On this week’s trip to New York City, home to the neon lights of Broadway, Justin Trudeau delivered another masterclass in being Justin Trudeau.
There was the big stage—Yankee Stadium. The adoring audience—this year’s graduating class at New York University. And the comically safe message billed as brave truth-telling in dangerous times—“yep, still not Donald Trump.”
By now, Trudeau’s tropes are as familiar as they are trite. Not that his rent-a-charges minded. “Diversity doesn’t have to be a weakness, it can be our greatest strength,” the Prime Minister cooed. And a thousand Instagram stories bloomed.
Chuffed by the boffo reaction to one bromide, Trudeau offered another: “The leadership we need most today, and in the years to come, is leadership that brings people together.” While less charitable types might conclude this statement has the depth of a finger bowl, they weren’t present in the House That Ruth Built. To the whooping graduates, Trudeau is Marianas Trench.
To give Trudeau his due, it wasn’t all Hallmark talk. The prime minister did at least try to earn his honourary diploma by teaching a little Canadian history, offering up Wilfrid Laurier as a salve to heal America’s tribal wounds.
“[Laurier],” the prime minister preached, “saw that it’s actually harder to seek compromise, to dig deep into yourself, your ideas and convictions, honestly and rigorously, to see where you can give and where you do need to stand, while opening yourself up to the other point of view, to seek out and find that common ground.” Amen, brother Trudeau.
This is usually the point in the dissertation where the savvy speechwriter tucks in a personal example to bring an abstract concept to life, but any graduates hoping to hear of a time when Laurier’s dictum was put into practice went home empty handed.
Instead, Trudeau stuck with preacher mode: “To let yourself be vulnerable to another point of view—that’s what takes true courage. To open yourself to another’s convictions, and risk being convinced, a little, or a lot, of the validity of their perspective.”
WATCH: Trudeau delivers NYU graduation speech at Yankee Stadium
An evil floor director would have at this point called for a jump cut to Liberal MP Scott Simms, he who was recently stripped of a commons committee chairmanship (sorry, chairpersonship) by Trudeau for agreeing with Conservatives that religious groups shouldn’t have to get behind abortion to receive summer jobs funding from their government.
Undeterred by the Newfoundlander pinned under his wheel, Trudeau drove on. “Now, don’t get me wrong: there are places in this world where a little more tolerance would go a long way,” Trudeau said, but whether the prime minister was referring to Gaza, Congress or the PMO, he wouldn’t say. Perhaps inspired by his setting, Trudeau then swung for the fences: “But if we’re being honest right here, right now, I think we can aim a little higher than mere tolerance.” That’s right future leaders of tomorrow, better is always possible™.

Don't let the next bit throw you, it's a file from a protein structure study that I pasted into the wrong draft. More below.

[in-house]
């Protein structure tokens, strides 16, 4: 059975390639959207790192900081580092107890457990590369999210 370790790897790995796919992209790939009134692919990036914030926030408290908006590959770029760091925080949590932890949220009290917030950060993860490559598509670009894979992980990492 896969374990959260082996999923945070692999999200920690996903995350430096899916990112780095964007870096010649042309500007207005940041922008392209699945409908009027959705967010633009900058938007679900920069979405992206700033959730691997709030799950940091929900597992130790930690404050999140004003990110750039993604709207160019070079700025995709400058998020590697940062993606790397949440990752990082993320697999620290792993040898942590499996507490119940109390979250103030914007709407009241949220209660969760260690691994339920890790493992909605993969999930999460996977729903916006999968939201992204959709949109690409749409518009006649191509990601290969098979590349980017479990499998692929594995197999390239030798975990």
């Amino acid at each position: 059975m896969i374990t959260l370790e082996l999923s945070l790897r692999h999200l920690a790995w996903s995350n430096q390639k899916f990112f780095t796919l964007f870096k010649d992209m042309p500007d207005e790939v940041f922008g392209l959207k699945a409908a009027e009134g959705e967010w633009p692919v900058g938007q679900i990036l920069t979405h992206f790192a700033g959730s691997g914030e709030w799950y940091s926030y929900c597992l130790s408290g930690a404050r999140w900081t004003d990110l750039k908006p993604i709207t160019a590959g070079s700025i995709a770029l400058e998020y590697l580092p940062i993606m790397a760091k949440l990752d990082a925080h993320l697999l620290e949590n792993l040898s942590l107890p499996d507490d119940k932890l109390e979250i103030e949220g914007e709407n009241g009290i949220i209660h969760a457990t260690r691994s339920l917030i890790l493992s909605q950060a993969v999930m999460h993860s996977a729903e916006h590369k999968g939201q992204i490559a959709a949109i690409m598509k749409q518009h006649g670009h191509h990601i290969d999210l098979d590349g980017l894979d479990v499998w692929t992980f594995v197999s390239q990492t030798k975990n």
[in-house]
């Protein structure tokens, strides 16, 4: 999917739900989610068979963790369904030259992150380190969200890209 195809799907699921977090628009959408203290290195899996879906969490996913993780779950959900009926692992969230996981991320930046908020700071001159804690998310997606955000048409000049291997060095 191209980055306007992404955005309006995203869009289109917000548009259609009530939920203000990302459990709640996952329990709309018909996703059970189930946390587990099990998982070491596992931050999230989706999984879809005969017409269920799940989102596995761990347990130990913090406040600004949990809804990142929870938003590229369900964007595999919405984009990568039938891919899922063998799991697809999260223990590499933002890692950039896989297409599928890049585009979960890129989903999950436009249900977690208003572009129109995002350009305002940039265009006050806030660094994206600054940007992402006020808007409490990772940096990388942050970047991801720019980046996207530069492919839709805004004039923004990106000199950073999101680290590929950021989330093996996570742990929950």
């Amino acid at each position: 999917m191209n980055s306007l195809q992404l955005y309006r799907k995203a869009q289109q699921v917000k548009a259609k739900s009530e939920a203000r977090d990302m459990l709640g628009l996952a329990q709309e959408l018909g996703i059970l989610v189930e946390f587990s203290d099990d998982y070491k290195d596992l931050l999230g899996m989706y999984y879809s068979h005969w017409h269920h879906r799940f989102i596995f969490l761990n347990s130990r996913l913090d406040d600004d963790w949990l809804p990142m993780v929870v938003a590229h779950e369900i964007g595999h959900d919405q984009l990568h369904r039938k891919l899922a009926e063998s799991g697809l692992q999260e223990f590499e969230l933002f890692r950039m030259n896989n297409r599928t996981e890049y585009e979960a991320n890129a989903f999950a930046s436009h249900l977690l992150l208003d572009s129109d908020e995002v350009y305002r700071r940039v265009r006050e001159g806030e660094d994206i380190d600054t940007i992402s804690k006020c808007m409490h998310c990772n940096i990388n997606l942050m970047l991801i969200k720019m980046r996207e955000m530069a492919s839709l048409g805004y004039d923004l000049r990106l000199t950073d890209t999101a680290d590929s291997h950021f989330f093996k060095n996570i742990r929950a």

“Think about it,” Trudeau then thought aloud from somewhere near second base. “Saying ‘I tolerate you’ actually means something like, ‘Ok, I grudgingly admit that you have a right to exist, just don’t get in my face about it, and oh, don’t date my sister.’” When reached for comment from his political exile in Germany, former Trudeau foreign affairs minister Stephane Dion declined, except to say that he didn’t know that Trudeau even had a sister.
READ MORE: Justin Trudeau delivers a borderline rebuke of Donald Trump
Reading the full text of the prime minister’s address, it’s clear he values every strain of diversity except the one that’s actually needed to pull us through our current political malaise: intellectual diversity. In these days of “safe” spaces and trigger warnings, fewer students are being exposed to, let alone challenged by, ideas with which they don’t already agree.
To be fair, Trudeau did include some words on diversity of the mind. “Diversity includes political and cultural diversity,” Trudeau said. “It’s far too easy, with social media shaping our interactions, to engage only with people with whom we already agree.” I couldn’t agree more, but it would help if Trudeau could at least point to one instance where he’s taken his own advice. Perhaps it’s because there isn’t one. If Justin Trudeau had a coat of arms, it would include a bargepole. Just ask the people who believe in electoral reform or his (former) senate caucus. Who is Trudeau even kidding? He is the Liberal son of a Liberal prime minister who hasn’t spent a single day away from his tribe.
For Trudeau, diversity is taking a year off and having a laugh touring the world, dabbling in other people’s cultures and dressing up in their costumes. It’s about genuflection to liberal pieties, not honest-to-God intellectual introspection.
As Trudeau proceeded to the peroration, he finally made his ask: “As you go forward from this place, I would like you to make a point of reaching out to people whose beliefs and values differ from your own. I would like you to listen, truly listen, and try to understand them.”
What Trudeau didn’t add was a call to watch Fox News, or listen to Infowars, or read the Daily Caller, or any of the other outlets the NYU students have never gone anywhere near that are shaping Donald Trump’s thoughts on the world.
“We are not going to arrive at mutual respect, which is where we solve common problems, if we cocoon ourselves in an ideological, social or intellectual bubble,” Trudeau added.
Damn right, Prime Minister. How about stepping out of yours?
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